Authorities differ on the derivation of the name Ferryland. It has been written as Forillon, Foriland, and considered by some as a corruption of Veralum which was the ancient name of St. Alban's in England.

Ferryland was first visited by French fishermen as early as 1504 and used by them as a base for the summer fishery. It was these who called it Forillon, which meant "standing out or seperated from the mainland" and thus aptly described the peninsula now known as the Downs. The French abandoned their east coast resorts early in the sixteenth century and went each summer to the south coast where fishing began a month earlier.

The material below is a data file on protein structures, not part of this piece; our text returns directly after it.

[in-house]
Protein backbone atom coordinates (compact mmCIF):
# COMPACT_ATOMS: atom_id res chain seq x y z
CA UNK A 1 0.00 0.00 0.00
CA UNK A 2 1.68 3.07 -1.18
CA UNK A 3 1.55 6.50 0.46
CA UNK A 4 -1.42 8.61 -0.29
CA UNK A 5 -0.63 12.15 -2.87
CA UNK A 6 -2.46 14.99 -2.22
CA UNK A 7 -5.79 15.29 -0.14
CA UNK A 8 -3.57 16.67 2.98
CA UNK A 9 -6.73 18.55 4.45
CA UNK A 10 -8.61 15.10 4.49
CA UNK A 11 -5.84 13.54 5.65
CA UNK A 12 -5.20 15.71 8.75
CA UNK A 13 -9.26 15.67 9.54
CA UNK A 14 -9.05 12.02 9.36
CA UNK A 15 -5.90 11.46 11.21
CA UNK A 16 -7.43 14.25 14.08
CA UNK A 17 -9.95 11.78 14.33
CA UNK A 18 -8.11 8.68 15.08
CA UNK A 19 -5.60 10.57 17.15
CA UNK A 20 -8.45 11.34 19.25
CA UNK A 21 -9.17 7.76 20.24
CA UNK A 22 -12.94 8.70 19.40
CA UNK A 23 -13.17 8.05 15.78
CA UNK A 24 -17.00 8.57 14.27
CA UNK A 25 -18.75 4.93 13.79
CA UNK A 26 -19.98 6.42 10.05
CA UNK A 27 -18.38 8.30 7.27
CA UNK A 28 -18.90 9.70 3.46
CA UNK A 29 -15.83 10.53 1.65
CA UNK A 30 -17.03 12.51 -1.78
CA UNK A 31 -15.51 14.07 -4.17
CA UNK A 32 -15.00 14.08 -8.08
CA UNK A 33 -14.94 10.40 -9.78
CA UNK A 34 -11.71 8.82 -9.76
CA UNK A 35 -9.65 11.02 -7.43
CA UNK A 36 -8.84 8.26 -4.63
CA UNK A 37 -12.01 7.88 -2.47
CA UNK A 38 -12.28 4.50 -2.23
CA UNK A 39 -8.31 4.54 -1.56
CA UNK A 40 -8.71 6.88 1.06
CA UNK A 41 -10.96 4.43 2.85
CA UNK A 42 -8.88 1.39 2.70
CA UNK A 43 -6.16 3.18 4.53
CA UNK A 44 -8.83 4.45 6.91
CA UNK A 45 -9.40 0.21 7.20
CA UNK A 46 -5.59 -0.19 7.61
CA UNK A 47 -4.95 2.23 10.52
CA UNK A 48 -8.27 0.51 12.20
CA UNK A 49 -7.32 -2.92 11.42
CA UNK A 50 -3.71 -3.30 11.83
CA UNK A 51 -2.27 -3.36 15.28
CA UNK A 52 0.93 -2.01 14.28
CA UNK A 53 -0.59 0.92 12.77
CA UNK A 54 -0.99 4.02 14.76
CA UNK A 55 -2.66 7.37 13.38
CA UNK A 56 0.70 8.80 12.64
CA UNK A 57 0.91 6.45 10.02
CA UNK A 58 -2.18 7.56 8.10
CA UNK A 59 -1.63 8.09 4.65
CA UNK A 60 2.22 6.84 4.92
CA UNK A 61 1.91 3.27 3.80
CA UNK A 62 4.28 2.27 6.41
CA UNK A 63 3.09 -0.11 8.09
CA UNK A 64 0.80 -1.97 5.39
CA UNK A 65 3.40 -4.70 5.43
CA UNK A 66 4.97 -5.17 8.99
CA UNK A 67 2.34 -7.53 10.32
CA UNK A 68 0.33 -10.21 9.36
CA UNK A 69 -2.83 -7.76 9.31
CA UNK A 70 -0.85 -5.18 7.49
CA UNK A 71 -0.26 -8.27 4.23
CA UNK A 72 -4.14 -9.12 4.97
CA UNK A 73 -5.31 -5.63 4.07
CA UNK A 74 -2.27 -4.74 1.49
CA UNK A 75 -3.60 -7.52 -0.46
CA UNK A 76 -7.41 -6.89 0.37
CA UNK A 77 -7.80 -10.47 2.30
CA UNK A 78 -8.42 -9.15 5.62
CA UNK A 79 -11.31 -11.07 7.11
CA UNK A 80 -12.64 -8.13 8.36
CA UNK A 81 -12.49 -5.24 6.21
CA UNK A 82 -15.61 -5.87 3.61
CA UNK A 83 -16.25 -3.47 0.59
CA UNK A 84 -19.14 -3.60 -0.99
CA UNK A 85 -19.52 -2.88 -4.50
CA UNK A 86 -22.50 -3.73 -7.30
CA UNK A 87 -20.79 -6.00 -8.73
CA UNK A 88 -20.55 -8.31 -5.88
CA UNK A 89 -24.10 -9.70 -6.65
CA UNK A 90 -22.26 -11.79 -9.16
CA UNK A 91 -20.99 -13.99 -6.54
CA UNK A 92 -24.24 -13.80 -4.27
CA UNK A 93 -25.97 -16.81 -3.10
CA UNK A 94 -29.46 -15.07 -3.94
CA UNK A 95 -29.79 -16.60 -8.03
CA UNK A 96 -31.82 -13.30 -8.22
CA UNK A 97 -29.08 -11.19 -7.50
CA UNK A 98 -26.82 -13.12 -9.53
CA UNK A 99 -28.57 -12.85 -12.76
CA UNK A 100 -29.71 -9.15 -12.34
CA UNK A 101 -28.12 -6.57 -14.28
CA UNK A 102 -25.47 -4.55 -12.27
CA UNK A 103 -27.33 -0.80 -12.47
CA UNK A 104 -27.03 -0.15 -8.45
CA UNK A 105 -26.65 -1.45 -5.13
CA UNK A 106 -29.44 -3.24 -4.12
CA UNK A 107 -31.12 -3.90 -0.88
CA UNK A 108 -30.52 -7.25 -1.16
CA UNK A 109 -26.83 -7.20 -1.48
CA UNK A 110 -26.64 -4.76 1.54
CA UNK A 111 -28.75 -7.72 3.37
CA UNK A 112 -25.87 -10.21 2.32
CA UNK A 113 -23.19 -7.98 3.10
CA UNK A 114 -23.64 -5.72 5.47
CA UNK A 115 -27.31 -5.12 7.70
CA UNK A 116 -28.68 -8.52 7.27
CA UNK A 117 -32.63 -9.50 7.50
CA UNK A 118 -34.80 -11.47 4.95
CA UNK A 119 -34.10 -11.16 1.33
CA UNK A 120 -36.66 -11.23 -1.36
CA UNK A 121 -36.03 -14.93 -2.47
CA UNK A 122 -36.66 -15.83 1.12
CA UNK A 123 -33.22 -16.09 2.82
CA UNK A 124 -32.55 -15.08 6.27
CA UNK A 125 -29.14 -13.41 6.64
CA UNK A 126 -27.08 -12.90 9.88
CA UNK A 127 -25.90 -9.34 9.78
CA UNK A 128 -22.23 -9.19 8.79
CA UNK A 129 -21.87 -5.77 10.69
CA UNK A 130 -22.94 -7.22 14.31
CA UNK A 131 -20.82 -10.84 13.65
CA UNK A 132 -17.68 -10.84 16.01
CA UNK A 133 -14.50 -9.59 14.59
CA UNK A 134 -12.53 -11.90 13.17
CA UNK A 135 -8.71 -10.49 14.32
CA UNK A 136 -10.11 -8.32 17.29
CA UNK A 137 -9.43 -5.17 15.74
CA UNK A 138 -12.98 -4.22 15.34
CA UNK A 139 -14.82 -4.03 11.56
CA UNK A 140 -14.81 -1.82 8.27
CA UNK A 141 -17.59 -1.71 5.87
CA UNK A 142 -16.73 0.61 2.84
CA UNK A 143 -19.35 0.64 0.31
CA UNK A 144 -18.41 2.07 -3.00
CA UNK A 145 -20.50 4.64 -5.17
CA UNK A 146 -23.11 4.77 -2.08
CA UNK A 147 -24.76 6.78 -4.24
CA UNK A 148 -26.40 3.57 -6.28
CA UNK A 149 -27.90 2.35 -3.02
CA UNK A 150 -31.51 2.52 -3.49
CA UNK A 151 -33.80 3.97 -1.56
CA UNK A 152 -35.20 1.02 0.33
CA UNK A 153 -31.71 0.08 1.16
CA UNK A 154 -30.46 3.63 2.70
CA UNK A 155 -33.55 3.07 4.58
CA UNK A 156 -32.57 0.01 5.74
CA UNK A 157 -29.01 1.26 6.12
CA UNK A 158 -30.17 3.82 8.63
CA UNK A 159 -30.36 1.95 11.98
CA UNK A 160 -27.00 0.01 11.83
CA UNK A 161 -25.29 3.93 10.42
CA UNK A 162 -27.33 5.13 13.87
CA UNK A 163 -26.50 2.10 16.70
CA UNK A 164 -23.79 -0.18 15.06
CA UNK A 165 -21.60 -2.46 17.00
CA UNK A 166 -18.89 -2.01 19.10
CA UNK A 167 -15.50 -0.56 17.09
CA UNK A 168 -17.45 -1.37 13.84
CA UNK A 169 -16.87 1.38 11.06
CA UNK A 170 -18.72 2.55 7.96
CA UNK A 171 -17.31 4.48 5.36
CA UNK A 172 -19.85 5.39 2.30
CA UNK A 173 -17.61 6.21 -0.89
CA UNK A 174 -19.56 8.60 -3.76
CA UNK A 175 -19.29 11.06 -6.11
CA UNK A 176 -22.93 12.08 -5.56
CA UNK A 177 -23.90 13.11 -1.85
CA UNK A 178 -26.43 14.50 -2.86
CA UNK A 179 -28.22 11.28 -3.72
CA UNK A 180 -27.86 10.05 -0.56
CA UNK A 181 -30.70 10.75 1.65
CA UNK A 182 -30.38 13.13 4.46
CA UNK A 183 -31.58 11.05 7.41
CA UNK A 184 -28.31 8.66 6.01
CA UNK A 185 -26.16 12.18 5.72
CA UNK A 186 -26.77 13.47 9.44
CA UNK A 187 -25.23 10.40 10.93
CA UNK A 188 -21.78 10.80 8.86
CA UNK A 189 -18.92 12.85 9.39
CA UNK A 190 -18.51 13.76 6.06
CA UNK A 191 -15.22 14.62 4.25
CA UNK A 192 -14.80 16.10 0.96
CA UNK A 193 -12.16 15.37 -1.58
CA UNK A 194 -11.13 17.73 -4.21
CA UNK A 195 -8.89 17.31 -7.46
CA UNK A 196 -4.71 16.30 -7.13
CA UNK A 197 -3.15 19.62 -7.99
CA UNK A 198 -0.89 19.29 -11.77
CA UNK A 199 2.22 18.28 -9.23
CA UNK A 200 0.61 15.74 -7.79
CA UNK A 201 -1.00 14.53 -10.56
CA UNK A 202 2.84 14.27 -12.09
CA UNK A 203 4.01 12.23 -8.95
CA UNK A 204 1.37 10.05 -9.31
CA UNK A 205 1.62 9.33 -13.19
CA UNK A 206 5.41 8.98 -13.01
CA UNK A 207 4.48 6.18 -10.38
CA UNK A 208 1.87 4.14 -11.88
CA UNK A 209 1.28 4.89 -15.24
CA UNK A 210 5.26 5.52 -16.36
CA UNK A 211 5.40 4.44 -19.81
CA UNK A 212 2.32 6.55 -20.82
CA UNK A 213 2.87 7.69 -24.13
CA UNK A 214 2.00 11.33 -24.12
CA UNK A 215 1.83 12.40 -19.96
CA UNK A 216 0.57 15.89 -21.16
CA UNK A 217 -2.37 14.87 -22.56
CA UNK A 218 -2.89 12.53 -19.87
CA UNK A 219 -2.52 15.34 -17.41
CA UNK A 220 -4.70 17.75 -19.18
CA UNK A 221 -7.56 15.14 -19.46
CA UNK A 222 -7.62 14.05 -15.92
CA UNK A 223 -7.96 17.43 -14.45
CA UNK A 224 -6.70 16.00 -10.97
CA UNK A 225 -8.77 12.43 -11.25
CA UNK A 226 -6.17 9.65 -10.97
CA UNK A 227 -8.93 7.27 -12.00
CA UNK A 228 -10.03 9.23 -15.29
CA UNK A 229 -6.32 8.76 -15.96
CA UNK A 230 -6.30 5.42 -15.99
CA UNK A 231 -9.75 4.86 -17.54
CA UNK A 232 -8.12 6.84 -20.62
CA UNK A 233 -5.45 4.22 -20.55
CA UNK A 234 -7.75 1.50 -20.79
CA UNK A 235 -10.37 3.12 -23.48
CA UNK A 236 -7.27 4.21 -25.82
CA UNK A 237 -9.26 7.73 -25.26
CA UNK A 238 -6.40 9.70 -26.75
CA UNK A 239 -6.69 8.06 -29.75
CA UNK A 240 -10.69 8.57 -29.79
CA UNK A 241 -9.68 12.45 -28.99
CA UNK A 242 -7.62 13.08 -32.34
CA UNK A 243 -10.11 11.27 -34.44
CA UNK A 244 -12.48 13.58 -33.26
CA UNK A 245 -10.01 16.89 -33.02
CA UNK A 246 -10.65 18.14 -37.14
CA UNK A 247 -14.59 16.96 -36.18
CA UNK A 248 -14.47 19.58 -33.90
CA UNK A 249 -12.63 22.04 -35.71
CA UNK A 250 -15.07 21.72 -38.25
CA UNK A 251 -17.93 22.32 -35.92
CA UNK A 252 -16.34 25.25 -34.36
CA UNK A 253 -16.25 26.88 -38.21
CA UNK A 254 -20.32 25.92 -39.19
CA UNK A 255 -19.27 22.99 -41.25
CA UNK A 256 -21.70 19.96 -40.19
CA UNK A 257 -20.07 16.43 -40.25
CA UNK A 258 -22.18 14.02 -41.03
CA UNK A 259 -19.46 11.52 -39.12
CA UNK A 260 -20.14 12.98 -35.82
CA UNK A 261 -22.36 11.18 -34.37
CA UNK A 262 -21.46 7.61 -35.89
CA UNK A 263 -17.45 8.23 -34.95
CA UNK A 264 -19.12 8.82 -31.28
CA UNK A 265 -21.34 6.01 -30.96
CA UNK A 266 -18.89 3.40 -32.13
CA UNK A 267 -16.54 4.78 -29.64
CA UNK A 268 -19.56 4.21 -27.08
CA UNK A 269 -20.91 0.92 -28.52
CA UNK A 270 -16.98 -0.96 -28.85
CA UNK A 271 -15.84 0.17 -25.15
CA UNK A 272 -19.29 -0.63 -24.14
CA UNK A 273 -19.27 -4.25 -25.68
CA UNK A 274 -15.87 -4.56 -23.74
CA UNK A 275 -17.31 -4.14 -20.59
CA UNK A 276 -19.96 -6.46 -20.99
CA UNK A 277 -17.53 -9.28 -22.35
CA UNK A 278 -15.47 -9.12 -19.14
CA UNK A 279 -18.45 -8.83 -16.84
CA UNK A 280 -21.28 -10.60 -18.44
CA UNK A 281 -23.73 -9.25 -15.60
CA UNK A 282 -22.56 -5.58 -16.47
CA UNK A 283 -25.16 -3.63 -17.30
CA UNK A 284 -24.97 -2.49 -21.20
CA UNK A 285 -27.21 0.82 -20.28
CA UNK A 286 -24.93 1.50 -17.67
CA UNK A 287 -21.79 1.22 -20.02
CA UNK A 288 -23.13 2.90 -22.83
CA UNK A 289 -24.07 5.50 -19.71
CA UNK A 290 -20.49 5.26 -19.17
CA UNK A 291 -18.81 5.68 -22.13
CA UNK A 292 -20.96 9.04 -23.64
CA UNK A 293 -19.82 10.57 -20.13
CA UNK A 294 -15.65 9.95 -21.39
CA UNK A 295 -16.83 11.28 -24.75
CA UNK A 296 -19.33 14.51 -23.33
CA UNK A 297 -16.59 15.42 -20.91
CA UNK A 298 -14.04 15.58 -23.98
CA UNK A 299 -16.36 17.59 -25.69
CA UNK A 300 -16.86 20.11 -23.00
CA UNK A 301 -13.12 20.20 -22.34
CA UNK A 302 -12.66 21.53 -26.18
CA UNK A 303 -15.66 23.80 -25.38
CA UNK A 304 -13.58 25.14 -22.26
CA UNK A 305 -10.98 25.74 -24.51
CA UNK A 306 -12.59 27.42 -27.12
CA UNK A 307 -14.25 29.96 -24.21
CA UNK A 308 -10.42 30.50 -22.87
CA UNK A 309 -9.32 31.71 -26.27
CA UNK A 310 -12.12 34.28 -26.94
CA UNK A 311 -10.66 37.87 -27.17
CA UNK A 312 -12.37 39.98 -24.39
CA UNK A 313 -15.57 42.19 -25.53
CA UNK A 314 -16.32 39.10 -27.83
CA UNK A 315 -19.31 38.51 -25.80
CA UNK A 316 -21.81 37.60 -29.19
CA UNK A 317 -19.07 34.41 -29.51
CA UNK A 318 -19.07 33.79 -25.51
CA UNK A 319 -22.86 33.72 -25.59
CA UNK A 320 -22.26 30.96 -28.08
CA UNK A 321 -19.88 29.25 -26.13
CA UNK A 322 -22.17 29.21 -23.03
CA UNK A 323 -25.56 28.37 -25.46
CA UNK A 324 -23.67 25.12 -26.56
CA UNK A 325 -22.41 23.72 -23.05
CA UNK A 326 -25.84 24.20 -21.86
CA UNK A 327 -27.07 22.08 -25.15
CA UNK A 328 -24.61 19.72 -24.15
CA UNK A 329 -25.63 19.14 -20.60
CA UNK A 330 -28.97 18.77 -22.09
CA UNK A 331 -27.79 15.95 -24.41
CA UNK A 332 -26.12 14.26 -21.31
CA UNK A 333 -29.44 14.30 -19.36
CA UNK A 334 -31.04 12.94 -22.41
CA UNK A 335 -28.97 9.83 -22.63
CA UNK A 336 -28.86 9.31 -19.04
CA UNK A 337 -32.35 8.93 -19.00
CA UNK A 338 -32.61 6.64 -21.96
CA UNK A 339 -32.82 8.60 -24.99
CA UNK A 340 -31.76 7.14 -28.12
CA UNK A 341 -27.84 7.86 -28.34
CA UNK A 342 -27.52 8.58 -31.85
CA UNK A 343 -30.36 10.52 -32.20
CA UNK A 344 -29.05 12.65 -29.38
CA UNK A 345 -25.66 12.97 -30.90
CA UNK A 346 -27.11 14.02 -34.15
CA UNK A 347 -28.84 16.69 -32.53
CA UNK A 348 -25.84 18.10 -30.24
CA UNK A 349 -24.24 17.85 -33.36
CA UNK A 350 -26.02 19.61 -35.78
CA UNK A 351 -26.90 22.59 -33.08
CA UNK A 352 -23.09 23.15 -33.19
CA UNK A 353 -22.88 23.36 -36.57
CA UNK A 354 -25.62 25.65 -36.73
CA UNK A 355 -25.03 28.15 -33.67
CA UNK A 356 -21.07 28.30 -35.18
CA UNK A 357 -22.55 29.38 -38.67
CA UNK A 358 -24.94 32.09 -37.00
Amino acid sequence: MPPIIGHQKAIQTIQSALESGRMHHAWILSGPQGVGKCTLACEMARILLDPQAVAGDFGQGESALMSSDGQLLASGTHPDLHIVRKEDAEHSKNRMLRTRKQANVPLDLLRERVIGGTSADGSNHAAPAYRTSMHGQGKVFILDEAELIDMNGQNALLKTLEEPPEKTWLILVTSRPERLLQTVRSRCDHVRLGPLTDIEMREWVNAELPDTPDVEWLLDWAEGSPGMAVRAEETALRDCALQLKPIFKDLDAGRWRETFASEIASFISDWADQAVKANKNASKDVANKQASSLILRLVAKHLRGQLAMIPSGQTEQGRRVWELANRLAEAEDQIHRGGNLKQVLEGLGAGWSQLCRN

Englishmen then came and build temporary quarters at Ferryland, and so a century passed until Sir George Calvert, the first Lord Baltimore, applied in 1621 for a royal charter to colonize a portion of Newfoundland. In 1622, he received a grant of the southeastern peninsula, with quasi-royal jurisdiction. He named his province Avalon.


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